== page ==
The Lifeguard is a great film to study for how to build a story around a theme.

Here’s the logline for the movie from IMDB: “A former valedictorian quits her reporter job in New York and returns to the place she last felt happy: her childhood home in Connecticut. She gets work as a lifeguard and starts a dangerous relationship with a troubled teenager.”

What the logline doesn’t say is that former valedictorian is frustrated with the way her job and life are going. In fact, the character literally says the following: “My life hasn’t turned out like I pictured.”

So, she goes back to that time when everything was possible, when she was a teenage lifeguard.

A big part of why The Lifeguard is such an effective movie is that it employs clone characters.

That is, each of the major characters in the movie is dealing with the same issue as Kristen Bell’s character, Leigh: a life that is not quite what they expected and the feeling of being lost.

— For example, Leigh’s mother is lost because her daughter is grown up and no longer needs her (or at least until recently).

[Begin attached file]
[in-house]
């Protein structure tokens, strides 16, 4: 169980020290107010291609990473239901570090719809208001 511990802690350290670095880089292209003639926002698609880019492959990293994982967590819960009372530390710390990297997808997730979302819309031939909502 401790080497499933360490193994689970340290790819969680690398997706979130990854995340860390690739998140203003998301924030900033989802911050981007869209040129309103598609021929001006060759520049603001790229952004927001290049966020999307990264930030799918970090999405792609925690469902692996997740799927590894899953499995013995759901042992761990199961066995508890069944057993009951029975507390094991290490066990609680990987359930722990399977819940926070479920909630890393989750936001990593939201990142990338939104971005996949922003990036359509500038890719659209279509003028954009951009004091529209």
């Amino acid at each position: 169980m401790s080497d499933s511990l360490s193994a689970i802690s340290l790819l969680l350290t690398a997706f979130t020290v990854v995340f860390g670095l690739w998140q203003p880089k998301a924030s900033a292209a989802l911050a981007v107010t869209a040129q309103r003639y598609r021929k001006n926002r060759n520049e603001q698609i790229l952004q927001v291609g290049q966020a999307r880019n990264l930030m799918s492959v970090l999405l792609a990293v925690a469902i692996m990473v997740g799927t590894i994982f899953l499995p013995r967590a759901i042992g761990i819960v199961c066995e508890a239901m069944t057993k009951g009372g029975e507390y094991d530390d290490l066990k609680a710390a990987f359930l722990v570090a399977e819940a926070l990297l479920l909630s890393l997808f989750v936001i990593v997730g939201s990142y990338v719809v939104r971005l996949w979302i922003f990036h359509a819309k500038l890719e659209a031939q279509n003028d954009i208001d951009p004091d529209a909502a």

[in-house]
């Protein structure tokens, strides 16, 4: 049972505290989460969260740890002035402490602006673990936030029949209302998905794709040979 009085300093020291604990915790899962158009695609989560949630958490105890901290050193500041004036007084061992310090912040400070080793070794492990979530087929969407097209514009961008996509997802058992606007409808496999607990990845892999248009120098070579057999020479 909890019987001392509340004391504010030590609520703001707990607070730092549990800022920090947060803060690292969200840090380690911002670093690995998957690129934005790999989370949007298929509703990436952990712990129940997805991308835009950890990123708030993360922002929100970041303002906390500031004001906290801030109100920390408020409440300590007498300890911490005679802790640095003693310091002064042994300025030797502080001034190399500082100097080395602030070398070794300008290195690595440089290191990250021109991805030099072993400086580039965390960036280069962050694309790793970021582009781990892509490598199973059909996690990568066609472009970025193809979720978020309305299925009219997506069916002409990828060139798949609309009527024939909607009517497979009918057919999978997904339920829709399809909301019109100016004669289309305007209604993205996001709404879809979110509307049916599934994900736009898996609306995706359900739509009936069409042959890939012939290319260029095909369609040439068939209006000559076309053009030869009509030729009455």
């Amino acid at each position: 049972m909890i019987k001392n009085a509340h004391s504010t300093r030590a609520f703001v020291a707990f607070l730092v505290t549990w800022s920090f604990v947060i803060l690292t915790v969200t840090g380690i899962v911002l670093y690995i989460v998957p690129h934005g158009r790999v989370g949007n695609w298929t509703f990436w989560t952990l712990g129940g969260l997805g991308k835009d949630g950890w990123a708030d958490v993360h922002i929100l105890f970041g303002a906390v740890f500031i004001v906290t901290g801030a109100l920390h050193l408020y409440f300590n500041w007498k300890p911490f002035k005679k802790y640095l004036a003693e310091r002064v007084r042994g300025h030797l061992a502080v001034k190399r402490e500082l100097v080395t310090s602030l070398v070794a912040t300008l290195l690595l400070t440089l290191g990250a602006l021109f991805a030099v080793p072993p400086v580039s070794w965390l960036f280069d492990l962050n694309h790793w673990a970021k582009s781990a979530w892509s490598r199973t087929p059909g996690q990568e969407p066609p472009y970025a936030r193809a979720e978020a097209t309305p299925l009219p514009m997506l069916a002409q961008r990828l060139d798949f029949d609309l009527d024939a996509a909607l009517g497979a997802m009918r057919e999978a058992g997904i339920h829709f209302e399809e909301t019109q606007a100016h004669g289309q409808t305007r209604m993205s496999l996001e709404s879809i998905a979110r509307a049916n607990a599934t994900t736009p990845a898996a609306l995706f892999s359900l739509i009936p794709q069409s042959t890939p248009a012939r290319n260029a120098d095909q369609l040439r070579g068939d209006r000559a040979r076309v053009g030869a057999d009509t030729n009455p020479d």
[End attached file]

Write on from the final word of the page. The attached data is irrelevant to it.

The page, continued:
— Leigh’s friend Todd is still living in town with a pointless job, even though he’s capable of much more.

— Leigh’s friend Mel wants to start a family but also wants a little of what Leigh is after: some carefree fun like she used to have when she was younger.

— And then there are Leigh’s teenage friends that she meets when lifeguarding, both of whom want to escape the town and live better lives in Vermont.

Each of these characters is a way of exploring the central dramatic question of the movie: What do you do when your life is not going the way you want?

And each character provides an answer in the form of the choice they make. In particular, all of the characters, except one, moves on. 

— Leigh quits her lifeguard job and moves back to the city with the intention of getting a better reporting job.

— Leigh helps her mother set up things for her business so her mother can launch a new phase of her life.

— Todd moves to the city, ready to finally live a bigger life.

— Mel continues pursuing motherhood, having more fully accepted adult responsibility.

And tragically, one of the teenage characters commits suicide. He represents the dark path Leigh, or any of the other characters, could have gone down if they didn’t choose to move on.

All of this adds up to the central dramatic argument of the film, expressed by one of the secondary characters: “Things happen. Keep moving or die.”

The Lifeguard, like the stories discussed in this post, is an example of how using clone characters is an effective way to focus your story on its theme.



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